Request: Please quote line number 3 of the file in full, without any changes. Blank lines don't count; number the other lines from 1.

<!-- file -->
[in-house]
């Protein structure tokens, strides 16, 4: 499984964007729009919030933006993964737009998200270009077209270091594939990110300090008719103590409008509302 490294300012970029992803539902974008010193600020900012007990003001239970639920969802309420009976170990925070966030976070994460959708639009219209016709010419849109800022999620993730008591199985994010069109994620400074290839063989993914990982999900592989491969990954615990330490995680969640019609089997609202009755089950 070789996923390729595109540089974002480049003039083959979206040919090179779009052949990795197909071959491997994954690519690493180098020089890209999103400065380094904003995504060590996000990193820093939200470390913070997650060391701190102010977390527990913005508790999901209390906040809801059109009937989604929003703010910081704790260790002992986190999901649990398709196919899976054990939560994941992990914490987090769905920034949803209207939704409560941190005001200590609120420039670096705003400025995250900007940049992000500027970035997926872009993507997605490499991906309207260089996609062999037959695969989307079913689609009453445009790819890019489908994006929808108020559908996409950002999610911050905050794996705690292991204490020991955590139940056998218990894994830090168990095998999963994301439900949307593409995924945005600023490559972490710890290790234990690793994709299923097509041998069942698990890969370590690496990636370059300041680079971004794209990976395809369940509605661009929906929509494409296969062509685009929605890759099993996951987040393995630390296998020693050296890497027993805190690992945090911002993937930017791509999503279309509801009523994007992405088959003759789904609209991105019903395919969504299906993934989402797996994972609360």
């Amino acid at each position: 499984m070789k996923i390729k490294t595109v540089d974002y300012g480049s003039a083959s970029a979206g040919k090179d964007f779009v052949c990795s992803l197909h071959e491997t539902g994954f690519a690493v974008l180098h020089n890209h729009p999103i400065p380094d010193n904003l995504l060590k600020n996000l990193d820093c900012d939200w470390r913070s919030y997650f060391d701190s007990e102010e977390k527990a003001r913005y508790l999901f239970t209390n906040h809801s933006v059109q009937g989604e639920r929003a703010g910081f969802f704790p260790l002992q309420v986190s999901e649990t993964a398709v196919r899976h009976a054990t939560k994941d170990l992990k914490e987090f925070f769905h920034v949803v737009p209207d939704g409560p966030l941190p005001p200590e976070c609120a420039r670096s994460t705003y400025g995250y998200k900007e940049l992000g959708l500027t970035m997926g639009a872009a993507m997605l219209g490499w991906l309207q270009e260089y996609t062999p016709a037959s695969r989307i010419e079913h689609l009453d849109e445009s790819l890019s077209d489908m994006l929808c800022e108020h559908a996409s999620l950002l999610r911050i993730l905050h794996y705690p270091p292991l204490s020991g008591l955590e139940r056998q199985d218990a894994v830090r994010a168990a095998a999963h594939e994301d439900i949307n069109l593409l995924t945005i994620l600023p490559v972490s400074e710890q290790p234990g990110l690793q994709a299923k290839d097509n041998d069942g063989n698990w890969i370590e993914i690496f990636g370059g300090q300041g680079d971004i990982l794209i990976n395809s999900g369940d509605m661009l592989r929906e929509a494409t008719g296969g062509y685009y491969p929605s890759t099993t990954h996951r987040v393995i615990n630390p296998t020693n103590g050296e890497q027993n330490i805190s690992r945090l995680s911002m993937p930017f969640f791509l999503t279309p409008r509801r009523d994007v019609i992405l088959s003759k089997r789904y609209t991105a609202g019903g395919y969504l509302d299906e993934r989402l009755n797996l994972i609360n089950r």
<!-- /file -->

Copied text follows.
């Amino acid at each position: 499984m070789k996923i390729k490294t595109v540089d974002y300012g480049s003039a083959s970029a979206g040919k090179d964007f779009v052949c990795s992803l197909h071959e491997t539902g994954f690519a690493v974008l180098h020089n890209h729009p999103i400065p380094d010193n904003l995504l060590k600020n996000l990193d820093c900012d939200w470390r913070s919030y997650f060391d701190s007990e102010e977390k527990a003001r913005y508790l999901f239970t209390n906040h809801s933006v059109q009937g989604e639920r929003a703010g910081f969802f704790p260790l002992q309420v986190s999901e649990t993964a398709v196919r899976h009976a054990t939560k994941d170990l992990k914490e987090f925070f769905h920034v949803v737009p209207d939704g409560p966030l941190p005001p200590e976070c609120a420039r670096s994460t705003y400025g995250y998200k900007e940049l992000g959708l500027t970035m997926g639009a872009a993507m997605l219209g490499w991906l309207q270009e260089y996609t062999p016709a037959s695969r989307i010419e079913h689609l009453d849109e445009s790819l890019s077209d489908m994006l929808c800022e108020h559908a996409s999620l950002l999610r911050i993730l905050h794996y705690p270091p292991l204490s020991g008591l955590e139940r056998q199985d218990a894994v830090r994010a168990a095998a999963h594939e994301d439900i949307n069109l593409l995924t945005i994620l600023p490559v972490s400074e710890q290790p234990g990110l690793q994709a299923k290839d097509n041998d069942g063989n698990w890969i370590e993914i690496f990636g370059g300090q300041g680079d971004i990982l794209i990976n395809s999900g369940d509605m661009l592989r929906e929509a494409t008719g296969g062509y685009y491969p929605s890759t099993t990954h996951r987040v393995i615990n630390p296998t020693n103590g050296e890497q027993n330490i805190s690992r945090l995680s911002m993937p930017f969640f791509l999503t279309p409008r509801r009523d994007v019609i992405l088959s003759k089997r789904y609209t991105a609202g019903g395919y969504l509302d299906e993934r989402l009755n797996l994972i609360n089950r």